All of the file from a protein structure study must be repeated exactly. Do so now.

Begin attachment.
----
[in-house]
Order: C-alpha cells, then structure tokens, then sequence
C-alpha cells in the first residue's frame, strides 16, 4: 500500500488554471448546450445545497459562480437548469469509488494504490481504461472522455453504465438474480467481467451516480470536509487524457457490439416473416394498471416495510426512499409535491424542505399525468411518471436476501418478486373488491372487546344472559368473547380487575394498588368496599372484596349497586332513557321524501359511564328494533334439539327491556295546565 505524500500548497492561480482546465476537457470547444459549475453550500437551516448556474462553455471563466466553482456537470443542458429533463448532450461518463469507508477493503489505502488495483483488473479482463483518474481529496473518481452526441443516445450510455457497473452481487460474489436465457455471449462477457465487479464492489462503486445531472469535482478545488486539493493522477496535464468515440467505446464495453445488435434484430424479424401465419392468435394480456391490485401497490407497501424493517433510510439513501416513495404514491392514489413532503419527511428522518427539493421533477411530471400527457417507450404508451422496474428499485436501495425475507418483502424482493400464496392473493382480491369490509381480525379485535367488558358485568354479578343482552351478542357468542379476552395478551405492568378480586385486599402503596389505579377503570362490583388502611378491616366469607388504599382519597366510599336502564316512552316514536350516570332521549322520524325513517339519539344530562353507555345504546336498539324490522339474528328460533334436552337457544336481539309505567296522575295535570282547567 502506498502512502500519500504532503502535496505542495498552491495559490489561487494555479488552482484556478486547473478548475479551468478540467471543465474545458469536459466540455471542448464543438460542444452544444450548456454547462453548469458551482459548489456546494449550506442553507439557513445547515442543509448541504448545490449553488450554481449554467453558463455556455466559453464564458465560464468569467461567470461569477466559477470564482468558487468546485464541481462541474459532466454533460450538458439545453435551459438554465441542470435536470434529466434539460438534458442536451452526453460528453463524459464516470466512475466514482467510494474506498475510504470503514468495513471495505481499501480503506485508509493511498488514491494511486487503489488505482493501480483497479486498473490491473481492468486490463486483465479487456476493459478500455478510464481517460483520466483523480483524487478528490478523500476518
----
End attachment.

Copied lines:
[in-house]
Order: C-alpha cells, then structure tokens, then sequence
C-alpha cells in the first residue's frame, strides 16, 4: 500500500488554471448546450445545497459562480437548469469509488494504490481504461472522455453504465438474480467481467451516480470536509487524457457490439416473416394498471416495510426512499409535491424542505399525468411518471436476501418478486373488491372487546344472559368473547380487575394498588368496599372484596349497586332513557321524501359511564328494533334439539327491556295546565 505524500500548497492561480482546465476537457470547444459549475453550500437551516448556474462553455471563466466553482456537470443542458429533463448532450461518463469507508477493503489505502488495483483488473479482463483518474481529496473518481452526441443516445450510455457497473452481487460474489436465457455471449462477457465487479464492489462503486445531472469535482478545488486539493493522477496535464468515440467505446464495453445488435434484430424479424401465419392468435394480456391490485401497490407497501424493517433510510439513501416513495404514491392514489413532503419527511428522518427539493421533477411530471400527457417507450404508451422496474428499485436501495425475507418483502424482493400464496392473493382480491369490509381480525379485535367488558358485568354479578343482552351478542357468542379476552395478551405492568378480586385486599402503596389505579377503570362490583388502611378491616366469607388504599382519597366510599336502564316512552316514536350516570332521549322520524325513517339519539344530562353507555345504546336498539324490522339474528328460533334436552337457544336481539309505567296522575295535570282547567 502506498502512502500519500504532503502535496505542495498552491495559490489561487494555479488552482484556478486547473478548475479551468478540467471543465474545458469536459466540455471542448464543438460542444452544444450548456454547462453548469458551482459548489456546494449550506442553507439557513445547515442543509448541504448545490449553488450554481449554467453558463455556455466559453464564458465560464468569467461567470461569477466559477470564482468558487468546485464541481462541474459532466454533460450538458439545453435551459438554465441542470435536470434529466434539460438534458442536451452526453460528453463524459464516470466512475466514482467510494474506498475510504470503514468495513471495505481499501480503506485508509493511498488514491494511486487503489488505482493501480483497479486498473490491473481492468486490463486483465479487456476493459478500455478510464481517460483520466483523480483524487478528490478523500476518